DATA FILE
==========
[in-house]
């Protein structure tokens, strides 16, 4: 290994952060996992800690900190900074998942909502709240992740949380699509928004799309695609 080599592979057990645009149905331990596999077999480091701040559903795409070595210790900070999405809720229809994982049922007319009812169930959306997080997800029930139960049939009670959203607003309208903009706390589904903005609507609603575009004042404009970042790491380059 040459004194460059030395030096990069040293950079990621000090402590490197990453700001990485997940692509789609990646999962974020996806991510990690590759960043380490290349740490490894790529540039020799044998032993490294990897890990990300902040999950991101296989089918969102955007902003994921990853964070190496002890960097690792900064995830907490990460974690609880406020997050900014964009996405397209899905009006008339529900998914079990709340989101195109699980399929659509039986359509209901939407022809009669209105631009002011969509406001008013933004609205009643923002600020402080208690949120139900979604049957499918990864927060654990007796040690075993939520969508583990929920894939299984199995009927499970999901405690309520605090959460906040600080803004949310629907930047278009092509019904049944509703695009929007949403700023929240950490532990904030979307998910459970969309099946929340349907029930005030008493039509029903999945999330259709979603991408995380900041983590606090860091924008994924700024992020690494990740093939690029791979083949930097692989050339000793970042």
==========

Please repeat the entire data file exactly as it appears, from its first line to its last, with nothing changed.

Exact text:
[in-house]
């Protein structure tokens, strides 16, 4: 290994952060996992800690900190900074998942909502709240992740949380699509928004799309695609 080599592979057990645009149905331990596999077999480091701040559903795409070595210790900070999405809720229809994982049922007319009812169930959306997080997800029930139960049939009670959203607003309208903009706390589904903005609507609603575009004042404009970042790491380059 040459004194460059030395030096990069040293950079990621000090402590490197990453700001990485997940692509789609990646999962974020996806991510990690590759960043380490290349740490490894790529540039020799044998032993490294990897890990990300902040999950991101296989089918969102955007902003994921990853964070190496002890960097690792900064995830907490990460974690609880406020997050900014964009996405397209899905009006008339529900998914079990709340989101195109699980399929659509039986359509209901939407022809009669209105631009002011969509406001008013933004609205009643923002600020402080208690949120139900979604049957499918990864927060654990007796040690075993939520969508583990929920894939299984199995009927499970999901405690309520605090959460906040600080803004949310629907930047278009092509019904049944509703695009929007949403700023929240950490532990904030979307998910459970969309099946929340349907029930005030008493039509029903999945999330259709979603991408995380900041983590606090860091924008994924700024992020690494990740093939690029791979083949930097692989050339000793970042």